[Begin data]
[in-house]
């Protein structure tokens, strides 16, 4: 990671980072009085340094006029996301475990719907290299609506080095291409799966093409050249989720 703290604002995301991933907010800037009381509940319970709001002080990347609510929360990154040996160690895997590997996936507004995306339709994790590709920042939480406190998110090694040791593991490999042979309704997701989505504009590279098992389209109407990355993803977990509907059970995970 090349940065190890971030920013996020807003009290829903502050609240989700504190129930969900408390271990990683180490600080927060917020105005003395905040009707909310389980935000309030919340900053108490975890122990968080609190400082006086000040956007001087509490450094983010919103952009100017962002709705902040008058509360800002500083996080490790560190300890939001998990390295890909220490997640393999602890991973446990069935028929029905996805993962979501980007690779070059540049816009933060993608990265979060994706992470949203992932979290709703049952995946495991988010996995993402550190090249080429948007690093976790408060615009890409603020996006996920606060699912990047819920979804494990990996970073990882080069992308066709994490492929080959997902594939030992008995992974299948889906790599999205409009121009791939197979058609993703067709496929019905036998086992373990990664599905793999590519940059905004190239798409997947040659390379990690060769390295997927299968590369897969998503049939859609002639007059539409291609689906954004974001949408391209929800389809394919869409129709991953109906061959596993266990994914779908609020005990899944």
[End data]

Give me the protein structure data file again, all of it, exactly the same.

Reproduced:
[in-house]
């Protein structure tokens, strides 16, 4: 990671980072009085340094006029996301475990719907290299609506080095291409799966093409050249989720 703290604002995301991933907010800037009381509940319970709001002080990347609510929360990154040996160690895997590997996936507004995306339709994790590709920042939480406190998110090694040791593991490999042979309704997701989505504009590279098992389209109407990355993803977990509907059970995970 090349940065190890971030920013996020807003009290829903502050609240989700504190129930969900408390271990990683180490600080927060917020105005003395905040009707909310389980935000309030919340900053108490975890122990968080609190400082006086000040956007001087509490450094983010919103952009100017962002709705902040008058509360800002500083996080490790560190300890939001998990390295890909220490997640393999602890991973446990069935028929029905996805993962979501980007690779070059540049816009933060993608990265979060994706992470949203992932979290709703049952995946495991988010996995993402550190090249080429948007690093976790408060615009890409603020996006996920606060699912990047819920979804494990990996970073990882080069992308066709994490492929080959997902594939030992008995992974299948889906790599999205409009121009791939197979058609993703067709496929019905036998086992373990990664599905793999590519940059905004190239798409997947040659390379990690060769390295997927299968590369897969998503049939859609002639007059539409291609689906954004974001949408391209929800389809394919869409129709991953109906061959596993266990994914779908609020005990899944």